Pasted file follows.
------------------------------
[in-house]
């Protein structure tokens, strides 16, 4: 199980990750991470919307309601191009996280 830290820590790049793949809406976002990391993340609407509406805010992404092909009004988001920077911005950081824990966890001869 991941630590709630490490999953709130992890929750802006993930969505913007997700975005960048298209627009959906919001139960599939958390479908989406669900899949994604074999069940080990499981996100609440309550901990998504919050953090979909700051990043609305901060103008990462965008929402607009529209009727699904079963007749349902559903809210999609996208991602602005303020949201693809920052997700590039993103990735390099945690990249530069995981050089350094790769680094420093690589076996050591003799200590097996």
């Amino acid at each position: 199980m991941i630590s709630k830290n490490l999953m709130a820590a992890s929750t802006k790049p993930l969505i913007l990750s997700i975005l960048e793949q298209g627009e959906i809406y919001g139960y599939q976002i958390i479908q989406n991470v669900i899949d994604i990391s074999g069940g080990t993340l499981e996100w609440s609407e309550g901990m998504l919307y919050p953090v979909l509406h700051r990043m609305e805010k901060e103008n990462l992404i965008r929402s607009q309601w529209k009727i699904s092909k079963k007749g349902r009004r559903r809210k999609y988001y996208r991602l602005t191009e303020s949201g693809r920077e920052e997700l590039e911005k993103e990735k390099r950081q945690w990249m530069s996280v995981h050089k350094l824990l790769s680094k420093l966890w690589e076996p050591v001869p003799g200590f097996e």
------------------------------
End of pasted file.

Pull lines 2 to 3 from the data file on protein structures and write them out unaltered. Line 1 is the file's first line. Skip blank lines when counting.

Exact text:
């Protein structure tokens, strides 16, 4: 199980990750991470919307309601191009996280 830290820590790049793949809406976002990391993340609407509406805010992404092909009004988001920077911005950081824990966890001869 991941630590709630490490999953709130992890929750802006993930969505913007997700975005960048298209627009959906919001139960599939958390479908989406669900899949994604074999069940080990499981996100609440309550901990998504919050953090979909700051990043609305901060103008990462965008929402607009529209009727699904079963007749349902559903809210999609996208991602602005303020949201693809920052997700590039993103990735390099945690990249530069995981050089350094790769680094420093690589076996050591003799200590097996």
């Amino acid at each position: 199980m991941i630590s709630k830290n490490l999953m709130a820590a992890s929750t802006k790049p993930l969505i913007l990750s997700i975005l960048e793949q298209g627009e959906i809406y919001g139960y599939q976002i958390i479908q989406n991470v669900i899949d994604i990391s074999g069940g080990t993340l499981e996100w609440s609407e309550g901990m998504l919307y919050p953090v979909l509406h700051r990043m609305e805010k901060e103008n990462l992404i965008r929402s607009q309601w529209k009727i699904s092909k079963k007749g349902r009004r559903r809210k999609y988001y996208r991602l602005t191009e303020s949201g693809r920077e920052e997700l590039e911005k993103e990735k390099r950081q945690w990249m530069s996280v995981h050089k350094l824990l790769s680094k420093l966890w690589e076996p050591v001869p003799g200590f097996e």